Many adults set a limit and then expect the child to be responsible for remembering and following it. When the child, inevitably, doesn’t, we might respond by giving up on limits altogether (since the child obviously isn’t listening), or by becoming punitive (because they should know better by now!).
I prefer to think of it like this: limits are my responsibility. It is my responsibility to...
1. Set Limits Early
Children respond well to limits given in a clear, calm voice. We are responsible for knowing our own emotions, and for setting a limit before something is so annoying that we respond with more tension or annoyance than is helpful.
2. Set Limits Clearly
We must also set limits clearly enough that the child understands. Use first-person statements. Keep it short and simple, especially for limits that are being tested often. Don’t phrase limits as questions if they aren’t optional.
3. Use “I won’t let you…”
This is really a subset of #2. The phrase “I won’t let you…” is one of the most useful tools in RIE, since it places the responsibility for stopping undesirable behavior on the adult whenever possible. This phrase is used in conjunction with action. For example, you might say, “I won’t let you hit,” while at the same time backing it up by catching the child’s hand and preventing them from hitting. If you aren’t there in time to prevent something, or if it is something you can’t actually prevent (like screaming), you can use the phrase, “I don’t want you to…” instead.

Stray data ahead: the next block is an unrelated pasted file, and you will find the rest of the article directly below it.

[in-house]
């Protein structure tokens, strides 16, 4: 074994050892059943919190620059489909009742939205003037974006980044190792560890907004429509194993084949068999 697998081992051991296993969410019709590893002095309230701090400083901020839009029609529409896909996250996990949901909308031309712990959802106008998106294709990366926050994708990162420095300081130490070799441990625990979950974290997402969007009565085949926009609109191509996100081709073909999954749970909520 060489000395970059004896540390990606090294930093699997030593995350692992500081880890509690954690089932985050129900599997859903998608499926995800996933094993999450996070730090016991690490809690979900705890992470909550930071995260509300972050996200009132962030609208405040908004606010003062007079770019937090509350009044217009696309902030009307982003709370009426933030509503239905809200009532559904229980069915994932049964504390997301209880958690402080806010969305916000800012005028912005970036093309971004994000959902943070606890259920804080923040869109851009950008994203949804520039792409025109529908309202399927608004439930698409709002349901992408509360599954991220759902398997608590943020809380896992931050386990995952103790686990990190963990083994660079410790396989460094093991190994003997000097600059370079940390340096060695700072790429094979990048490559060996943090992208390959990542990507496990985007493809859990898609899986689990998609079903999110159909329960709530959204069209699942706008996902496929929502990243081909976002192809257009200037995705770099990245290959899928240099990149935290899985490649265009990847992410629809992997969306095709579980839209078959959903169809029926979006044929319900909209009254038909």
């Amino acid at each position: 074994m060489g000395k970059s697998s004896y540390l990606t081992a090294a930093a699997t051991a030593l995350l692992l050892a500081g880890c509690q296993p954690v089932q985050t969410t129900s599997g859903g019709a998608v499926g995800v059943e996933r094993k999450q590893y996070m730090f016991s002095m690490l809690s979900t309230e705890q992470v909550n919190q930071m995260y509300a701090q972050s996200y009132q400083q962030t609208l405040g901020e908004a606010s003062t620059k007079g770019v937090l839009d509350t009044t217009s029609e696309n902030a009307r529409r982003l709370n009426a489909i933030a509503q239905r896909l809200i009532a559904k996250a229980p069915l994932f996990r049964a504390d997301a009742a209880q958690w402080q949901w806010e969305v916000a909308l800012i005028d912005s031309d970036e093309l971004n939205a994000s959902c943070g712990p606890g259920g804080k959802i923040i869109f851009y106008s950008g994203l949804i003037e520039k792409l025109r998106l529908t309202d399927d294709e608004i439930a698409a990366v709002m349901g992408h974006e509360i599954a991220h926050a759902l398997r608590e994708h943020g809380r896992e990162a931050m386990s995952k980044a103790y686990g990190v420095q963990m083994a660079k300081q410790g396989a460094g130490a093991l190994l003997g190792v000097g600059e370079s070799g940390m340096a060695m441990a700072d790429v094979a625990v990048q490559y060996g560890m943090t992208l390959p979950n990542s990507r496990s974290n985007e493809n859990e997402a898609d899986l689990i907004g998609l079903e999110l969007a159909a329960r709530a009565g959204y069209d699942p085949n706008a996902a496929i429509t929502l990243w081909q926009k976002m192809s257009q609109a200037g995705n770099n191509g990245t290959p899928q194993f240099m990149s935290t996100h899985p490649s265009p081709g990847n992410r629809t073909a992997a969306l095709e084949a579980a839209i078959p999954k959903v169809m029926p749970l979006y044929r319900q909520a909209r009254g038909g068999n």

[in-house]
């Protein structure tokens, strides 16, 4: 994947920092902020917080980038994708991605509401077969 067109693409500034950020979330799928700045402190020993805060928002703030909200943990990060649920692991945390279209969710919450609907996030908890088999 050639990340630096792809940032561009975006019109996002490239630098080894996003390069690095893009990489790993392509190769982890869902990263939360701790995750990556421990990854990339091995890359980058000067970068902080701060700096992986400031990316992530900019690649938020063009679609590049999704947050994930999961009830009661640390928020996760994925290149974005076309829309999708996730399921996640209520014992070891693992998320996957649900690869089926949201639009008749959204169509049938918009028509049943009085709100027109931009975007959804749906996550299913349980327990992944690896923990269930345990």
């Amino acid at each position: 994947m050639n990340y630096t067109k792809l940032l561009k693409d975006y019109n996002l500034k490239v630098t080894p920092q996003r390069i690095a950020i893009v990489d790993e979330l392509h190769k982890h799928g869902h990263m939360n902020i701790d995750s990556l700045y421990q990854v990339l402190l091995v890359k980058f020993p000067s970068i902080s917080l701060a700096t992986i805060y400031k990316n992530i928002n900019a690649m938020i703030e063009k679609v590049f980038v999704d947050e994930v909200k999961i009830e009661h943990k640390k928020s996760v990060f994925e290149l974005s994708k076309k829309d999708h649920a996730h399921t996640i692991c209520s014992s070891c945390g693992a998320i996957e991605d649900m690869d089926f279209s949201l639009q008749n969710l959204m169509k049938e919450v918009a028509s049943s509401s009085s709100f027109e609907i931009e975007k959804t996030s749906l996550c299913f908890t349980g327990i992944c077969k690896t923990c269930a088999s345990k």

4. Help the Child Follow the Limit
Whenever possible, help stop the child from doing the thing you don’t want them to do. Catch their hands before they hit. Move the keys out of their reach. It is the adult’s responsibility to follow through, because the child might not be able to every time.
5. Be Consistent
We also need to be consistent about limits that are important to us. If we are inconsistent, it is almost impossible for the child to figure out when we “mean it” and when we don’t, which leads to the need to constantly test the limit.
If this all sounds exhausting, that’s because it can be! This is especially true with a child that isn’t used to consistent, respectful limits. That’s why it’s also our responsibility to provide a safe space where there are no limits, giving both you and the child a chance to relax. It’s also our responsibility to choose to set limits only when they are truly important to us.
Children struggle with limits because their brains are still developing. In order to follow a limit independently, a child must be able to hold the rule in active memory and have enough impulse control to prevent themselves from breaking the rule. These things take many years (think preschool and up) to develop. In the meantime, the responsibility is all ours.